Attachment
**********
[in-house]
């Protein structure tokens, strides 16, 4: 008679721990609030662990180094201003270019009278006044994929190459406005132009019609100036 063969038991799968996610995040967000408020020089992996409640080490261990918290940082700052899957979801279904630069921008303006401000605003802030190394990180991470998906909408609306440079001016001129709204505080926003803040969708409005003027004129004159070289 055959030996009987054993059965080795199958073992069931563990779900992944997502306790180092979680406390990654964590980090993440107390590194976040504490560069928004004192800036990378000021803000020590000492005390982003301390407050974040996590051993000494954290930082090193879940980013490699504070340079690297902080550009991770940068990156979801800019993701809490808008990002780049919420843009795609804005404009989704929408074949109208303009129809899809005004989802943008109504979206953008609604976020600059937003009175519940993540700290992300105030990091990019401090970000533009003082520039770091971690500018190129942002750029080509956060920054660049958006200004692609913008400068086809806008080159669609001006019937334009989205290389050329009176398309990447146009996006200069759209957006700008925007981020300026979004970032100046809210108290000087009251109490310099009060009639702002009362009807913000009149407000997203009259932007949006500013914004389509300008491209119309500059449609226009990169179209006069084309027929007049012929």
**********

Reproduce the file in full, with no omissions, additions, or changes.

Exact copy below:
[in-house]
């Protein structure tokens, strides 16, 4: 008679721990609030662990180094201003270019009278006044994929190459406005132009019609100036 063969038991799968996610995040967000408020020089992996409640080490261990918290940082700052899957979801279904630069921008303006401000605003802030190394990180991470998906909408609306440079001016001129709204505080926003803040969708409005003027004129004159070289 055959030996009987054993059965080795199958073992069931563990779900992944997502306790180092979680406390990654964590980090993440107390590194976040504490560069928004004192800036990378000021803000020590000492005390982003301390407050974040996590051993000494954290930082090193879940980013490699504070340079690297902080550009991770940068990156979801800019993701809490808008990002780049919420843009795609804005404009989704929408074949109208303009129809899809005004989802943008109504979206953008609604976020600059937003009175519940993540700290992300105030990091990019401090970000533009003082520039770091971690500018190129942002750029080509956060920054660049958006200004692609913008400068086809806008080159669609001006019937334009989205290389050329009176398309990447146009996006200069759209957006700008925007981020300026979004970032100046809210108290000087009251109490310099009060009639702002009362009807913000009149407000997203009259932007949006500013914004389509300008491209119309500059449609226009990169179209006069084309027929007049012929």